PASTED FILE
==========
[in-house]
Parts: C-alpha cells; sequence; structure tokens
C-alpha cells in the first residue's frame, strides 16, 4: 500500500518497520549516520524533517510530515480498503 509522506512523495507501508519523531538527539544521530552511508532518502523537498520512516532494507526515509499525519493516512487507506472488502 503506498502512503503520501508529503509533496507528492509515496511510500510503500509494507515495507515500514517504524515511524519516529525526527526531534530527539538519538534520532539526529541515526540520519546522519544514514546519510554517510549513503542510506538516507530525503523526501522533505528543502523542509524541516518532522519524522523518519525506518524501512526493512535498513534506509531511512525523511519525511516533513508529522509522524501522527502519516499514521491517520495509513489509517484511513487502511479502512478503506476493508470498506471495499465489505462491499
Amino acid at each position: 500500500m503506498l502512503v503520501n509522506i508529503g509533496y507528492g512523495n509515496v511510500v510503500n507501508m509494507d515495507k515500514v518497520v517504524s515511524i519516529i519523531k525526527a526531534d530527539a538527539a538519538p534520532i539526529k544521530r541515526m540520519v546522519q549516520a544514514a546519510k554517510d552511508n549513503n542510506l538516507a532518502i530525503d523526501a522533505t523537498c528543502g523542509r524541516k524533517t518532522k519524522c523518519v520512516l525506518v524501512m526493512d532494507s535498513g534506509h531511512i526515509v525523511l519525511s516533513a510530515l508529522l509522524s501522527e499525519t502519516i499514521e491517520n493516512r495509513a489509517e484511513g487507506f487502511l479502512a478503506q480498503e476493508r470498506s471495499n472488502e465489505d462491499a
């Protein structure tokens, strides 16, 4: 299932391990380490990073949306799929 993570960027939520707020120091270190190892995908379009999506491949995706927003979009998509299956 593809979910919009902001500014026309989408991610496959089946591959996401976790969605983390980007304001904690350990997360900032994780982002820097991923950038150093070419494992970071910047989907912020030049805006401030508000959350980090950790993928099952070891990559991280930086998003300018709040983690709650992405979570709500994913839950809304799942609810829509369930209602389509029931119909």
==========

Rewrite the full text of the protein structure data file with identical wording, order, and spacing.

[in-house]
Parts: C-alpha cells; sequence; structure tokens
C-alpha cells in the first residue's frame, strides 16, 4: 500500500518497520549516520524533517510530515480498503 509522506512523495507501508519523531538527539544521530552511508532518502523537498520512516532494507526515509499525519493516512487507506472488502 503506498502512503503520501508529503509533496507528492509515496511510500510503500509494507515495507515500514517504524515511524519516529525526527526531534530527539538519538534520532539526529541515526540520519546522519544514514546519510554517510549513503542510506538516507530525503523526501522533505528543502523542509524541516518532522519524522523518519525506518524501512526493512535498513534506509531511512525523511519525511516533513508529522509522524501522527502519516499514521491517520495509513489509517484511513487502511479502512478503506476493508470498506471495499465489505462491499
Amino acid at each position: 500500500m503506498l502512503v503520501n509522506i508529503g509533496y507528492g512523495n509515496v511510500v510503500n507501508m509494507d515495507k515500514v518497520v517504524s515511524i519516529i519523531k525526527a526531534d530527539a538527539a538519538p534520532i539526529k544521530r541515526m540520519v546522519q549516520a544514514a546519510k554517510d552511508n549513503n542510506l538516507a532518502i530525503d523526501a522533505t523537498c528543502g523542509r524541516k524533517t518532522k519524522c523518519v520512516l525506518v524501512m526493512d532494507s535498513g534506509h531511512i526515509v525523511l519525511s516533513a510530515l508529522l509522524s501522527e499525519t502519516i499514521e491517520n493516512r495509513a489509517e484511513g487507506f487502511l479502512a478503506q480498503e476493508r470498506s471495499n472488502e465489505d462491499a
């Protein structure tokens, strides 16, 4: 299932391990380490990073949306799929 993570960027939520707020120091270190190892995908379009999506491949995706927003979009998509299956 593809979910919009902001500014026309989408991610496959089946591959996401976790969605983390980007304001904690350990997360900032994780982002820097991923950038150093070419494992970071910047989907912020030049805006401030508000959350980090950790993928099952070891990559991280930086998003300018709040983690709650992405979570709500994913839950809304799942609810829509369930209602389509029931119909």